BEIRUT: The United States has stepped into the 2013 parliamentary election scene with a program set up to get more women involved in next year’s campaigns. The program is set to offer training for around 40 potential female campaign managers from the north, Mount Lebanon and the south of the country to help women candidates win more seats in Parliament, which currently has a miniscule female bloc.
Women hold just four seats in Parliament, or only 3 percent of the legislature, and those who do hold office are all members of traditional “political families.”
The training sponsored by the U.S. Embassy in Lebanon and run by the group Smart Center aims to change that with a special seminar and three debates about women in politics, as well as a field study about women’s involvement in national politics.
“We want them to understand that women can be leaders and we want them to understand that she can be a candidate if she has a good agenda and good program to work on,” Randa Yassir, Director of Smart Center, said at the program’s launch in Beirut Thursday.
Interested participants are encouraged to have a background in fields such as political science, law and business. Eighty percent of selected campaign managers will be women, Smart Center organizers said.
The training sessions, beginning in February, are intended to be non-partisan, although embassy officials, and organizers have no plan to encourage full political participation in the country’s heavily polarized political scene, which includes groups such as Hezbollah, which the U.S. government has blacklisted.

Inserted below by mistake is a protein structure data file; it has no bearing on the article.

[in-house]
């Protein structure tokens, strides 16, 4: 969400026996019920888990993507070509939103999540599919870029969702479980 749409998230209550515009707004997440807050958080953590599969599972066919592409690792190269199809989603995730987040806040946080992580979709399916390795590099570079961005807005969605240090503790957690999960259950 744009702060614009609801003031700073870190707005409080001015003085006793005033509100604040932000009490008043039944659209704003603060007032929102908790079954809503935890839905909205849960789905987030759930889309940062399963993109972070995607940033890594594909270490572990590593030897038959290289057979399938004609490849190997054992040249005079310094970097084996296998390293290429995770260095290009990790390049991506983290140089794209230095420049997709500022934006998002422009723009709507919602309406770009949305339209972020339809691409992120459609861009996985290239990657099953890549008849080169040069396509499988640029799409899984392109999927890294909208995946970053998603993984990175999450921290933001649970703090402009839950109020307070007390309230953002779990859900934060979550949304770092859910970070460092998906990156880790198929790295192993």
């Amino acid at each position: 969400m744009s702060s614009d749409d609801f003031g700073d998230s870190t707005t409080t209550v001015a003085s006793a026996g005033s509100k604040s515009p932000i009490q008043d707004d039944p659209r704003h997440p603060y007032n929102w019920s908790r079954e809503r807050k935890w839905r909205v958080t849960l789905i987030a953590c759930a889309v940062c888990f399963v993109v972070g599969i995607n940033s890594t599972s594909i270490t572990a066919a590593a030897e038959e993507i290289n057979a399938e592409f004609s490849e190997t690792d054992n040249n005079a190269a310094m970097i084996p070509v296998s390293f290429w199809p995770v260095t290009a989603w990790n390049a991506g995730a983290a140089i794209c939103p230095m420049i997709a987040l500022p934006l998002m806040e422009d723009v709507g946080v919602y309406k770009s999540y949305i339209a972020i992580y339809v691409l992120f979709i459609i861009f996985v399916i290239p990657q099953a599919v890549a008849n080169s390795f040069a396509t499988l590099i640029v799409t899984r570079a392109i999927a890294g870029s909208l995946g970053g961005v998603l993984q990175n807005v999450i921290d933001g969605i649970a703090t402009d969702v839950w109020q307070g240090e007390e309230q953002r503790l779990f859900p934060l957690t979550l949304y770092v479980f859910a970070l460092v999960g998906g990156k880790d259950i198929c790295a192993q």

“We are just trying to offer it to the widest possible audience,” an embassy official told The Daily Star.
Organizers and participants say that many women’s issues transcend typical political lines, and women from across the spectrum are likely to attend.
Randa Kabbini, who attended the launch of the program, said national issues such as women’s inability to pass on Lebanese nationality to their children, can only be addressed effectively with increased participation by women, irrespective of their political affiliation.
“My voice is very important,” Kabbini said.
The women’s voting program is part of a broad slate of local and international democracy projects that are gearing up for the elections scheduled for next year, even though politicians aren’t entirely sure the balloting will take place.
Lawmakers have been wrangling over the form of the new electoral law all year, and discussion of the issue has been delayed due to the latest standoff between politicians in the rival March 14 and March 8 camps.
Some versions of proposed electoral legislation include quotas for women, which could radically alter the shape of the country’s Parliament and throw programs like Smart Center’s into the spotlight. Smart Center is also involved in a program to encourage positive views of female candidates in the media.
Yara Nassar, the director of the Lebanese Association for Democratic Elections and an elections analyst, said programs encouraging women participation are generally a positive thing.
“It is a program to support the part of Lebanese that is marginalized,” Nassar said.
Such encouragement is generally well received, and similar programs have had good attendance, she added.